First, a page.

I took a train to Oxford last Wednesday to give a speech to the benefactors of my old college. I was in excellent spirits. The sun was shining and I was amusing myself reading a blog post by Chip Conley, the entrepreneur, about the wisdom that comes with age. At 56, he likes to see himself less as a carton of milk bearing a sell-by date than a bottle of wine that gets better every year.
As I walked through Oxford, I felt inclined to agree. I too was like an improving bottle of wine. No longer did the honey stone whisper: "You aren't good enough." The intensity – both the misery and the odd spurt of joy – I felt as an undergraduate had finally receded. Lady Margaret Hall (LMH), whose façade used to look like a prison to me, has had vast sums spent on it and in the late afternoon sun looked borderline handsome.
I was even looking forward to giving the speech. Nothing could go wrong, the audience was captive and I had written something that I felt balanced comic reminiscence with sincerity, and was edgy enough to keep the audience from nodding off over the port.
Two minutes in, and I was aware the laughter was strained – and it became more so as I ploughed on. Within seconds of my sitting down, two men were jostling at my elbow in protest. One of them, teeth gritted in rage, demanded to know what was going through my head when I had decided to insult everyone. The other simply said: “Just go!” pointing at the door.
In the space of 15 minutes I had got up the noses of assorted former students, benefactors and dons. I had somehow told the men they were dim, the women frumpy, and had taken the name of the absent Stephen Hester, (chief executive at RSA Insurance, and a student in the year below me) in vain. Mine was a tour de force of clangers.
I have made a few people cross over the years, but what was remarkable about this was not the strength of the feeling but that, for once, I was trying to do the reverse. My college changed my life. It taught me how to work, how to think – and how to spot cant and feeble logic.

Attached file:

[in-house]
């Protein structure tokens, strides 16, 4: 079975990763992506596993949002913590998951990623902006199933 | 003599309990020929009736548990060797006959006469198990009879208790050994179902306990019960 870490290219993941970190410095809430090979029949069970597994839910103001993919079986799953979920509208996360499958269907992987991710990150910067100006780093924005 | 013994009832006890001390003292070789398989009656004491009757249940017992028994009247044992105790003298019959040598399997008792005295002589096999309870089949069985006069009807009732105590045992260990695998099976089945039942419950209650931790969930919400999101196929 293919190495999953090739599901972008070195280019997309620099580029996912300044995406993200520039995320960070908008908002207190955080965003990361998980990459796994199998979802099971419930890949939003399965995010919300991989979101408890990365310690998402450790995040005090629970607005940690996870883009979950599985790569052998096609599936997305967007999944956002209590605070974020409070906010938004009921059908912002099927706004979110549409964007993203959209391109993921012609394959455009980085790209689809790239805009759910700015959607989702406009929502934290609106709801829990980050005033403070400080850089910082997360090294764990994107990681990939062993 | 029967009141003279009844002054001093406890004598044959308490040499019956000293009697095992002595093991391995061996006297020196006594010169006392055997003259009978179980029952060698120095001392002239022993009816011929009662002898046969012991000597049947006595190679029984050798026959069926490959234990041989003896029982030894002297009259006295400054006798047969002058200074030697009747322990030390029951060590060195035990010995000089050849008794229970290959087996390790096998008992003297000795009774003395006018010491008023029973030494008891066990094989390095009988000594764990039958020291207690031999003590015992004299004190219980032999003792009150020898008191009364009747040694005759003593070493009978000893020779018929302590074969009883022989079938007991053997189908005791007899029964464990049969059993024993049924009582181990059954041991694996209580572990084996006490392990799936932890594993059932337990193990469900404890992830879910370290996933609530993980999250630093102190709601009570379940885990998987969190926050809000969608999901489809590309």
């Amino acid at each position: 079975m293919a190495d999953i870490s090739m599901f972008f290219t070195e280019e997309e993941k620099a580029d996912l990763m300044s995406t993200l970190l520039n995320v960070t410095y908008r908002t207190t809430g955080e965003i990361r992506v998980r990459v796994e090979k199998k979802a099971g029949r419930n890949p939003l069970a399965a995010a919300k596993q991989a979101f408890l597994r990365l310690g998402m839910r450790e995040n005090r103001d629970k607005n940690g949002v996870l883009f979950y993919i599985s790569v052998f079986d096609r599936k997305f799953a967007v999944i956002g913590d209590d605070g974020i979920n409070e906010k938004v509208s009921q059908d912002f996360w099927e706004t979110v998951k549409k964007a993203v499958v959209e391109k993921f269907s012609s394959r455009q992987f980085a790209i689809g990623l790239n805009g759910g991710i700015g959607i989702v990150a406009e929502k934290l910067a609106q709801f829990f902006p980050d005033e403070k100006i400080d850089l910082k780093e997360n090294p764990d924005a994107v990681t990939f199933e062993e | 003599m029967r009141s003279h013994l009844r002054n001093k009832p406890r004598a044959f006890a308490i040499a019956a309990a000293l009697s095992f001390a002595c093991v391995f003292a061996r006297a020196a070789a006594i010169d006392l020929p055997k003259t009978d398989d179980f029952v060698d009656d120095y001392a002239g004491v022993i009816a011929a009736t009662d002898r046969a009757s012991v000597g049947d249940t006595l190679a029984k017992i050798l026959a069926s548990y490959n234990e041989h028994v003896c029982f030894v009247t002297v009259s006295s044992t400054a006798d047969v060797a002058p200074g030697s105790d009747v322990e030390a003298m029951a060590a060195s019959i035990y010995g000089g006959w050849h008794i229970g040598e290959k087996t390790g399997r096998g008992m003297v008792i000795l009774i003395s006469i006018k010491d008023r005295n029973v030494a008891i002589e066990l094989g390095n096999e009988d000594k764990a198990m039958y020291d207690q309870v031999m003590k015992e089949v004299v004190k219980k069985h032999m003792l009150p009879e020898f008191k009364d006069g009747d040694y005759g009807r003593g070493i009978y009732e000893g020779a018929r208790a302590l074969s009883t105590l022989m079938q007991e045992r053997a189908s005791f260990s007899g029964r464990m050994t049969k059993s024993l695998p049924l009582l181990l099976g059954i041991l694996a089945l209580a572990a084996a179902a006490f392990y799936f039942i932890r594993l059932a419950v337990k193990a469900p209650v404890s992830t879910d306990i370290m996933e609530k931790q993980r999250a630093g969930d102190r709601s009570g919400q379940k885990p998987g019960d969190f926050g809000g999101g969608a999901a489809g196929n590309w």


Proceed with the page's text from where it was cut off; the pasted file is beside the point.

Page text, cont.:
LMH took me on despite atrocious A-levels and being entirely undeserving, but it is now doing something more worthwhile. It has set up a foundation year for students from poor backgrounds who despite difficult starts in life have performed far better at school than I ever did.
It is not nice to have people shouting in your face, but what shook me more was wondering how on earth, with all my experience, I could have misjudged my speech so badly.
By the end of the night I had worked out that Conley was talking rot. I have nothing in common with a fine old bottle of wine, though if I at that moment had had one to hand, I would have downed the whole thing.
Instead of getting wiser with age, the reverse appears to be happening. The most noticeable change (apart from the ones that I see in the mirror) is that I am not frightened any more.
No longer scared
I used to be scared of failing at work, or of being found out, or of what people thought of me. Being post-fear makes life more comfortable, but also more dangerous, because fear fends off disaster. It discourages you from packing a speech with sarky, teasing asides which, though possibly amusing to you, might be less so to those who are the butt of them.
The incident has taught me something even more uncomfortable – how hard it is to learn from mistakes. I have form on this: I go on hitting the kerb when parking. I go on misspelling “separate”, despite the assiduousness of Google in correcting me.
Doing something badly is painful. And as being in pain is not nice, I am getting good at pain-reduction strategies. Already in my head, I am spinning the story so I come out of it less badly, and I daresay in a day or two I will be blaming the audience for not seeing the funny side.
Which leads me to one thing I have got better at with age – recovering from a setback. A calamity on the scale of last week would once have left me cringing for a couple of years at least.
I have spent the past 24 hours in a state of advanced mortification. But now that I have got this off my chest it may soon be time to pretend none of it ever happened.
– Copyright The Financial Times Limited 2017